I moved to New York City in January 2017 and I’ve been here for almost 17 months now, so I’m pretty sure I’m a pro at living in New York City and any New Yorker would tell you that I’m basically one of them now.
On this page
Well ok, maybe not, but I DO think that my combination of being a little fresh combined with my meeting lots of new and old New Yorkers gives me a bit of an insight into the tips of living here. So here are my five tips for staying safe and happy in New York City:
#1 Look both ways so you don’t get hit by a bike (or a bus)
You’ve been crossing roads your whole life, and you don’t need anybody to hold your hand, I get it! Listen though.
Once you get a bit comfortable walking through the city, you’ll find yourself instinctively looking for the “One Way” signs as you approach roads. You will turn your head toward the oncoming traffic and if nothing is coming, you’ll start to stride across. Same goes for when you’re approaching a road where you see that you have right of way (the walk signal is showing) and you’ve always known that to be the safe time to cross. There are however two things you’re forgetting:
- Buses, cars, and trucks who are in a hurry and will skip through the lights, especially when turning corners; and
- Bikes (and electric bikes) will be traveling the wrong way down these streets and regularly disregard the rules.
So be careful out there! When you see a bike path, like on 1st Avenue, be sure to look both ways before you walk towards the island. Glance both ways at every opportunity and save yourself having to learn about health insurance.
#2 Ask how long the cookies have been on the counter (BEFORE you buy them)
Delis and bodegas are the best. They’ll make you a sandwich or a salad in the blink of an eye, and they generally have an array of baked goods on the table when you get to the cashier.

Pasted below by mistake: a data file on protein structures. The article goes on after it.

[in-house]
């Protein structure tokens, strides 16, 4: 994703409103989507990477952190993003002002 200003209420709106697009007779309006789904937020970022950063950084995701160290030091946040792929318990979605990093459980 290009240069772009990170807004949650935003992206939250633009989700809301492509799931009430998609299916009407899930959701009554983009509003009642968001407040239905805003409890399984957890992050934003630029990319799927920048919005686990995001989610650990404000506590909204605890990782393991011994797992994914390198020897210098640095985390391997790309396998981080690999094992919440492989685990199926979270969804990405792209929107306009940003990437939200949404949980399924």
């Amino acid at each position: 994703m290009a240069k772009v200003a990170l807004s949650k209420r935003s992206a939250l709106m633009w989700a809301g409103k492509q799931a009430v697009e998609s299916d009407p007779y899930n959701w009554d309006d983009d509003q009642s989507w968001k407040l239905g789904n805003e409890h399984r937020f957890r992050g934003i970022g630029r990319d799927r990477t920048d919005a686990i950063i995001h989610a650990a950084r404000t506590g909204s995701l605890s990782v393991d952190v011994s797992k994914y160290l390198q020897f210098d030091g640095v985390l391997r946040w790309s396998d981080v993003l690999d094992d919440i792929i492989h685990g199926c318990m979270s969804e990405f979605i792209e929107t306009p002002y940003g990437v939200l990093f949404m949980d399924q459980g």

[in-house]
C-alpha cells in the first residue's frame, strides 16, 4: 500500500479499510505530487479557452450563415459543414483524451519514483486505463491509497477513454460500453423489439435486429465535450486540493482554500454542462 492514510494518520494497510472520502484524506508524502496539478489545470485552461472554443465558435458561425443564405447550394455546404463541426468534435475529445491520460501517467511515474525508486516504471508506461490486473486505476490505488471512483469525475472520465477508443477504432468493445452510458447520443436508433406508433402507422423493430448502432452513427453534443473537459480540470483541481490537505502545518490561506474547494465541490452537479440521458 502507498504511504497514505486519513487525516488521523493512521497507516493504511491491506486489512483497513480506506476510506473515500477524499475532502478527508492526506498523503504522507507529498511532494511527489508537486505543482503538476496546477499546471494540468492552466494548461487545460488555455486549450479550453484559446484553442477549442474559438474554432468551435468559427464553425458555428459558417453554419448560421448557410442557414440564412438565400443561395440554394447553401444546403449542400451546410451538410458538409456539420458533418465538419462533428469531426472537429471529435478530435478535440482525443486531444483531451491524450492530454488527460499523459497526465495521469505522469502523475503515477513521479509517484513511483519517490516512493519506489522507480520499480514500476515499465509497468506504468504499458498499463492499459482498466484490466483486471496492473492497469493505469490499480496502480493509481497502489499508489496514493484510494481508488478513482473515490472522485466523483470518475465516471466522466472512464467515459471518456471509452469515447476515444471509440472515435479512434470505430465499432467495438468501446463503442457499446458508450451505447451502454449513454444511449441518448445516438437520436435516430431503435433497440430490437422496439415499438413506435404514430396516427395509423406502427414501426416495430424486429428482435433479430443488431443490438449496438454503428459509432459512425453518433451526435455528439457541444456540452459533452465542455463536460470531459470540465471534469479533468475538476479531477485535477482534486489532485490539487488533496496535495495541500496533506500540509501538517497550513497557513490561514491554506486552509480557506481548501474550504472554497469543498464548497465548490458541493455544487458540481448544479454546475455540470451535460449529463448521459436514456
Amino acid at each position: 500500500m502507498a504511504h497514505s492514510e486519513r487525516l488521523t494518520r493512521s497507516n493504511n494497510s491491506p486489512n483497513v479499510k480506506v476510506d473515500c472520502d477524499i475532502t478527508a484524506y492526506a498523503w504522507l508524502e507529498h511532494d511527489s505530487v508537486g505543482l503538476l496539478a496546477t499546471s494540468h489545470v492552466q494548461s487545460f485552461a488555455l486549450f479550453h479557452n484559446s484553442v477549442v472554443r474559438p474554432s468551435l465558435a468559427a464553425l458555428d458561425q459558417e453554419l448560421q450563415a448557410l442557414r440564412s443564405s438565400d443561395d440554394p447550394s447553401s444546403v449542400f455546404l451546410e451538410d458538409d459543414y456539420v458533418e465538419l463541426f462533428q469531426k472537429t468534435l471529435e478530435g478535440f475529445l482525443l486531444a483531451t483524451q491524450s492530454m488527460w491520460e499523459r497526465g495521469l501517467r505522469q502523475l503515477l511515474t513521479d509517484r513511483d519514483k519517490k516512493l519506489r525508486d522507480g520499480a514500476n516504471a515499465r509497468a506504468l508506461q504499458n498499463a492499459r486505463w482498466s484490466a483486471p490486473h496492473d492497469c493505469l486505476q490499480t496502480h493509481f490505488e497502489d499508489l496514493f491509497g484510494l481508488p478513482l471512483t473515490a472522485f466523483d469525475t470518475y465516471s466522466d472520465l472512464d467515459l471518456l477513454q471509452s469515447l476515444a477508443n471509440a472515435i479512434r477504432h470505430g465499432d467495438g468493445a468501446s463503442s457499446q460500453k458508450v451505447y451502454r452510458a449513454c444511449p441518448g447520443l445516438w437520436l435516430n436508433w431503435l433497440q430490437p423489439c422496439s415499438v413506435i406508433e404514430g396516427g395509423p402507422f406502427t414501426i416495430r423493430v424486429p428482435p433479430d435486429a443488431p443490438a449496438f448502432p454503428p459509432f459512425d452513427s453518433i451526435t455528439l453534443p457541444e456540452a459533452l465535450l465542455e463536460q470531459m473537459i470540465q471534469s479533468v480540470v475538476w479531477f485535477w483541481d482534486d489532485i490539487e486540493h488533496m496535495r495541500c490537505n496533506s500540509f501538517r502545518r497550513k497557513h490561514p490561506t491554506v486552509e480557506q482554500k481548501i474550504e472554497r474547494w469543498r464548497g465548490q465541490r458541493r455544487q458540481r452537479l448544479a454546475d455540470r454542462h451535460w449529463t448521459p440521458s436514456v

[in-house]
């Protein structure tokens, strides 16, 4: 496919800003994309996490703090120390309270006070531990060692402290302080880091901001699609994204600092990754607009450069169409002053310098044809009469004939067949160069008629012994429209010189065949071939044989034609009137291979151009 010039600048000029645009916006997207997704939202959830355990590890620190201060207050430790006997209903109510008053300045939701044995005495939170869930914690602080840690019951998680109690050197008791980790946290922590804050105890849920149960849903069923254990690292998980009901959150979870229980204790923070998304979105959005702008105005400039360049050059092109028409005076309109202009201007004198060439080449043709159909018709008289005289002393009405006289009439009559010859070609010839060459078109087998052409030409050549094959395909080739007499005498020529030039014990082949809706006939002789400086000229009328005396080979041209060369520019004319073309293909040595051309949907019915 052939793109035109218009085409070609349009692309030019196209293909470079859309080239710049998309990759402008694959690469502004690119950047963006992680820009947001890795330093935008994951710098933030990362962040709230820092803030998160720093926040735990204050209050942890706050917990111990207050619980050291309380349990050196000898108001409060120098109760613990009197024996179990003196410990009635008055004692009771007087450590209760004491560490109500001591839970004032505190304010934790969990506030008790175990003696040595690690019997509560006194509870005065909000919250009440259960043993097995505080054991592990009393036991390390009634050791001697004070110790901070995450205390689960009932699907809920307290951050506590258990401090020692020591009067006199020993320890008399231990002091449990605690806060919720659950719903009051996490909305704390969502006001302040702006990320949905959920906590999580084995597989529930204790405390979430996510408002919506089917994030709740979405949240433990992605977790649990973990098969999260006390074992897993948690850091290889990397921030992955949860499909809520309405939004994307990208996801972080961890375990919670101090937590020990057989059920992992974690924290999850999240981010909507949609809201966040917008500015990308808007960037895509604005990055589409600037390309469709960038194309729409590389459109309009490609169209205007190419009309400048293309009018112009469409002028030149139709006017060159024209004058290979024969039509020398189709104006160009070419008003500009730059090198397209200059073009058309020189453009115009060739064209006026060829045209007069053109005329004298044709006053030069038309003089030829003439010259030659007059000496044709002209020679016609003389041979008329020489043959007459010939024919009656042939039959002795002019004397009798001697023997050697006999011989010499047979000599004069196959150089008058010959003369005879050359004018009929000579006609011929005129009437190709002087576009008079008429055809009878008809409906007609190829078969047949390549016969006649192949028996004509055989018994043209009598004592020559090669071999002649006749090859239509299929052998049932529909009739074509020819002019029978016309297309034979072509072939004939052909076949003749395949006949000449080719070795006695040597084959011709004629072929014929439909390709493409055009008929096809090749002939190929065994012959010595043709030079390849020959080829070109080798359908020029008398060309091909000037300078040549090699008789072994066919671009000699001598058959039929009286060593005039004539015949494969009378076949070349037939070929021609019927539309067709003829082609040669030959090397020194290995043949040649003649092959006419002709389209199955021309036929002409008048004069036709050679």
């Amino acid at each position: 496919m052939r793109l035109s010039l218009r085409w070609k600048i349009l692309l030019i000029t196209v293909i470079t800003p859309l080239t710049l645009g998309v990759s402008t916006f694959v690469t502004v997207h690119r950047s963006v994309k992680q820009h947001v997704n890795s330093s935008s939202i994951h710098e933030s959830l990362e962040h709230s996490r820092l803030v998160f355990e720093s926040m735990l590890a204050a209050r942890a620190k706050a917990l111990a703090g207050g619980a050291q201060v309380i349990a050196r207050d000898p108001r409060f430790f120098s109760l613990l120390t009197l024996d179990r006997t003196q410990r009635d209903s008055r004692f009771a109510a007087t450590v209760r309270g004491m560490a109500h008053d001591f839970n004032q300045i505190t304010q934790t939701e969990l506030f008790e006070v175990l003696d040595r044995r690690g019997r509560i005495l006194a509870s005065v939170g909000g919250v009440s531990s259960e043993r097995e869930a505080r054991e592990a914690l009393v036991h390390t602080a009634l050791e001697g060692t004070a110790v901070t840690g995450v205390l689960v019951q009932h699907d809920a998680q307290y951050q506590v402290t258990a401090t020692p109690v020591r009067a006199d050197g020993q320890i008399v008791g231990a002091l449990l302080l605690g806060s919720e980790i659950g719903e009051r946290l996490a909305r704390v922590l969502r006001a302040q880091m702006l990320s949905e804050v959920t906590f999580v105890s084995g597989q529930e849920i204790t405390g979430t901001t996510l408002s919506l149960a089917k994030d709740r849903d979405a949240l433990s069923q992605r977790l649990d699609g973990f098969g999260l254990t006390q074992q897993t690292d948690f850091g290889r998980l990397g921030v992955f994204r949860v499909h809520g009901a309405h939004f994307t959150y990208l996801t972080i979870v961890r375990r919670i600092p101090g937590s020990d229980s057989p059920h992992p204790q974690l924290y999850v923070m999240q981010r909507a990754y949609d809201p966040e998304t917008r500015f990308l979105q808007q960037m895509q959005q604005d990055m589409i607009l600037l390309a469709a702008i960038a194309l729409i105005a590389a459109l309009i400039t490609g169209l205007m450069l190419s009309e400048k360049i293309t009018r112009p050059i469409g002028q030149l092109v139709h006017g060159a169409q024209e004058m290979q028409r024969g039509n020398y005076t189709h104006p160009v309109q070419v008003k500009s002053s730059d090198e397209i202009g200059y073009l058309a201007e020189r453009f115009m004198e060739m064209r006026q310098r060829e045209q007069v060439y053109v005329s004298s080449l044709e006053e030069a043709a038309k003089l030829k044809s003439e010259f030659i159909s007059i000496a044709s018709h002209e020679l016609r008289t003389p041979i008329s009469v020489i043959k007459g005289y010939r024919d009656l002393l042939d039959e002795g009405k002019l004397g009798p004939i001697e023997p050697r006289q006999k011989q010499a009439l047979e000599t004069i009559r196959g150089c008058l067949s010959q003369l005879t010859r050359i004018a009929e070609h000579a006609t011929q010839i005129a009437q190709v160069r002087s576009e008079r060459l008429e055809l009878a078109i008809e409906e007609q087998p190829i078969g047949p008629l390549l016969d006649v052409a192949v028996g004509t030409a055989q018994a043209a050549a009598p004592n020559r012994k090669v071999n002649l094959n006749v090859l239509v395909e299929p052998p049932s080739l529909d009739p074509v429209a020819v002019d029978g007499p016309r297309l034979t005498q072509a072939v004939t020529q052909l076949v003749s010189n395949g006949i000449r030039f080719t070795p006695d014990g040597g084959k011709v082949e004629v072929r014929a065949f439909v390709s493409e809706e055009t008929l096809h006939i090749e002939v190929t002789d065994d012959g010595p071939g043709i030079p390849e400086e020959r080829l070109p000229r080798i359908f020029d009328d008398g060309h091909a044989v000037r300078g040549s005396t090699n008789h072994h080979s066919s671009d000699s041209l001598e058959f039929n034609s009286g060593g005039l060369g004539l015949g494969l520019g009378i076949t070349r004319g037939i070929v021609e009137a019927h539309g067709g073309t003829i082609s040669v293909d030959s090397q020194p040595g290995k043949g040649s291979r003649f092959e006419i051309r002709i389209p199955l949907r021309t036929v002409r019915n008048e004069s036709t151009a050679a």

Ask the question “Are these fresh today?” and look for the reaction. If you get this:
Keep moving. Those cookies or cakes have been there for weeks, waiting for some rookie to take them away.
#3 Wash your hands (after high-fiving everyone on the subway)
Wow, I’m really starting to sound like your Mom (Mum) now, aren’t I!? There are all sorts of characters on the subway, and that’s part of the fun of living here. The subway also rocks around like nobody’s business so you’re no doubt going to be holding onto something (or someone) for most of your trip… right?
So this one seems like a no-brainer but the amount of times I see people wiping their faces is SCARY. Don’t put that hand near your mouth or face. I’ve met so many people here who seem to be constantly sick and who blame the air… I disagree.
Side note: When you sneeze, be sure to sneeze like Dracula. Keep your germs away from hands so you don’t infect everyone else!
#4 Check the weather (even if it looks nice outside)
Again, I know, you’ve been a grown-up for years so why am I telling you this? Because if yesterday (May 16 2018) is anything to go by, the weather can change at the drop of a hat.
This morning it was destined to be 88 degrees (32*c in old money) with a 30% of showers. By 3pm, it looked like the end of days and I didn’t have an umbrella.
Check the weather, and ALWAYS pack an umbrella, you never know what’s coming. Even if you just use your umbrella to shield yourself from people sneezing on you on the train.
#5 Don’t install any app that alerts you to the dangers of the city (disclaimer included)
There are quite a number of apps circulating like “Citizen” where you can report crimes that you see, turn on your camera, and become an “engaged crime-fighting citizen”. For those who aren’t reporting, you get alerted to these supposed crimes happening in your area with the idea being that you’ll safely avoid them…
Don’t install them.
New York City, like any city, can be dangerous at times and in particular areas. You should ALWAYS use your spidey senses to keep yourself safe, but I don’t think these apps are the way of the future. They will alert you to crimes that aren’t happening anywhere near you, and they will be CONSTANTLY alerting you to things that will put you on edge. In 12 months since I moved here, I hadn’t felt more unsafe living in New York than when I installed Citizen.
Keep your wits about you, be safe, and don’t buy into the madness.
#6 (Bonus) Happy Hour isn’t an hour
Never. It’s never an hour. It may as well be called “Happy Day” or “Happy Week” at some places. Don’t be fooled.